Erika Harris, co-owner of Lou’s Luncheonette and Little Lou’s, announces that Lou’s Luncheonette on Fremont Drive now serves breakfast from 8 to 11 a.m. Wednesday through Sunday specializing in smoked brisket hash, biscuits and gravy, and chicken and waffles and much more, with lunch following from 11 a.m. to 3 p.m.

She and Chad Harris have now also opened Little Lou’s, the food truck at their Jack’s Filling Station on Broadway at West MacArthur in Sonoma, which is now open 7 a.m. to 3 p.m. serving Sightglass coffee, breakfast tacos and sandwiches, and their quickly famous Stemple Creek grass-fed burgers and fries.

Erika says they are still working on the menu and the space at what most recently was Reel & Brand on Grove Street. We will keep you posted.

El Huerto is back in business with its myriad health food options.
El Huerto is back in business with its myriad health food options.

El Huerto reopens

Susan and Adrian Olvero are back working hard at their El Huerto Super Foods Bar in Maxwell Village shopping center.

El Huerto is wedged between Great Clips and Little Caesar’s Pizza to the left of Rite Aid.

The Olveras are back with their same menu featuring super food juice blends, bowls, salads, sandwiches and coffees, with new items expected toward this summer. Lots of fans are thankful that the Olveras are well and back in the saddle again.

A flooded vineyard on Broadway. Heavy overnight rain brought flooding to some areas of Sonoma on Monday morning, Jan. 9, 2023. (Robbi Pengelly/Index-Tribune)
A flooded vineyard on Broadway. Heavy overnight rain brought flooding to some areas of Sonoma on Monday morning, Jan. 9, 2023. (Robbi Pengelly/Index-Tribune)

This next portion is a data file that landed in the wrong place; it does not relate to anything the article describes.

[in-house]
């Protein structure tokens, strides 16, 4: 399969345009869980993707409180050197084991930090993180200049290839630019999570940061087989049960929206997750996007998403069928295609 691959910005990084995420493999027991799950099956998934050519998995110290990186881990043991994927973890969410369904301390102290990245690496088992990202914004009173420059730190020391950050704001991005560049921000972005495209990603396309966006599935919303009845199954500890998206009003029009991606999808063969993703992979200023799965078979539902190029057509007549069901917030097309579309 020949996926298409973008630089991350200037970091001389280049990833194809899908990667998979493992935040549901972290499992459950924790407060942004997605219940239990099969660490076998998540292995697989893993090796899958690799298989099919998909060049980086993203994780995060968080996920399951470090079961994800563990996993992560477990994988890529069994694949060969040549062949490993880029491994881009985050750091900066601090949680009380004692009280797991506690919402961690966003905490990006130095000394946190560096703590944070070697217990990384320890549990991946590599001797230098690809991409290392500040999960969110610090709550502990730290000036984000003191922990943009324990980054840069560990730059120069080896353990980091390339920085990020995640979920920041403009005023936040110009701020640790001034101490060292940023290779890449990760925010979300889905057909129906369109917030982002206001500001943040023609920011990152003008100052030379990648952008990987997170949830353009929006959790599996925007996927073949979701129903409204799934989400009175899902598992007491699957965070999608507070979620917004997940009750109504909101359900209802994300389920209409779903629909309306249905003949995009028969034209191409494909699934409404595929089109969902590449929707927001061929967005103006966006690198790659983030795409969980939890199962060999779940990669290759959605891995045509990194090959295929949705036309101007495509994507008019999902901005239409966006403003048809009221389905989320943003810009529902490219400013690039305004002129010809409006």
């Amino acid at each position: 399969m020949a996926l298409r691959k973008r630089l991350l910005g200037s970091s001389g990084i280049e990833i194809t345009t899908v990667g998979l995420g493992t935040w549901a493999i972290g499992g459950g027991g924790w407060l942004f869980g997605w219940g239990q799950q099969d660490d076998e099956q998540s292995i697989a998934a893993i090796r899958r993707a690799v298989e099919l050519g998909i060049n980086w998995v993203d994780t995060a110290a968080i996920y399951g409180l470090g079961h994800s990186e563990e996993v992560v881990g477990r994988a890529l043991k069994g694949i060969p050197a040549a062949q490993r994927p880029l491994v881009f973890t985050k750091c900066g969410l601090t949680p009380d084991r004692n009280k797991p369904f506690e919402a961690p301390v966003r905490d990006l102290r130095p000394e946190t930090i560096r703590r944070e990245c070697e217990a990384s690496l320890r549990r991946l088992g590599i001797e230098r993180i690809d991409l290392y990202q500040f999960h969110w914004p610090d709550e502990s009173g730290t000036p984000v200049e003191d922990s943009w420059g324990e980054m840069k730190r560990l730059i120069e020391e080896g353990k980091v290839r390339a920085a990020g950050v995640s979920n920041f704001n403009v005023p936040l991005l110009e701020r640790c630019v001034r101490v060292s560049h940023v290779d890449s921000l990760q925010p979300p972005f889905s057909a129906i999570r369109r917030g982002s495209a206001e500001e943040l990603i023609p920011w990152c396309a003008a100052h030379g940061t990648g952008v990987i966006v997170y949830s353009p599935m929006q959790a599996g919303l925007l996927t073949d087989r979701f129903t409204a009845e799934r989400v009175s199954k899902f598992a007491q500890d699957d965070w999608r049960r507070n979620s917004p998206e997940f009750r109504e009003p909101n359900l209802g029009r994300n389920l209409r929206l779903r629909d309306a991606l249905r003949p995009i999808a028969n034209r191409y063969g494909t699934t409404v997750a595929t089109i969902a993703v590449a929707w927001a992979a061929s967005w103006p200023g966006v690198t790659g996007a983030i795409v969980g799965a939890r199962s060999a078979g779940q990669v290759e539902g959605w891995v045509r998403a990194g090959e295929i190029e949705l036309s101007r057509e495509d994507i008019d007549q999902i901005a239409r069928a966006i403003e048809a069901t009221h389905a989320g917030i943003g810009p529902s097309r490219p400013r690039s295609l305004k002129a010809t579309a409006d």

Vineyard flooding? How bad?

Curious and concerned about the status of our Sonoma Valley vineyards and the livelihoods they support, I invited La Prenda Vineyards Management guru Ned Hill to come on my KSVY radio show on a recent Friday morning.

Sharing his tremendous knowledge and lifelong experience from the gooey mud up to the bottle, Hill (no relation) taught us all lots.

Sonoma Valley Vineyards are handling this just fine, according to Hill.

Lots of water usually improves the grapes for the current year. But if this is all the rain we get, Hill said growers could be back to irrigating by April or so.

If enough rain falls at once, there could be some runoff, but often that flows south, taking valuable silt to the south end of the Valley and enriching the soil there. That would be toward Sangiacomo, Larson and even Cuneo and Leveroni properties.

Ned Hill also said that the richness of Sonoma Valley soil is historically due to silt moving around the Valley naturally.

Why don’t vines fall over in saturated soil? Mostly because they are tied together in various ways.

What about the workers? Hill said they can’t work at the various tasks they would be now so workers are mostly not getting paid. SOS has reached out to ask vineyard management companies to tell their workers that they are welcome to go to the Grange Hall across from Mary’s Pizza Shack in the Springs Monday through Friday to get some warm food.

Apply now to sell at the Tuesday Night Market from May to September. (Robbi Pengelly/Index-Tribune)
Apply now to sell at the Tuesday Night Market from May to September. (Robbi Pengelly/Index-Tribune)

Get Tuesday Night Market applications

Applications are available for all sorts of vendors at the Tuesday Night Market sponsored by both the city of Sonoma and the Sonoma Valley Chamber of Commerce.

The market will again take place in the “Horseshoe” in front of City Hall from 5 to 8 p.m. on Tuesday evenings “starting in May,” with the actual launch date not yet announced.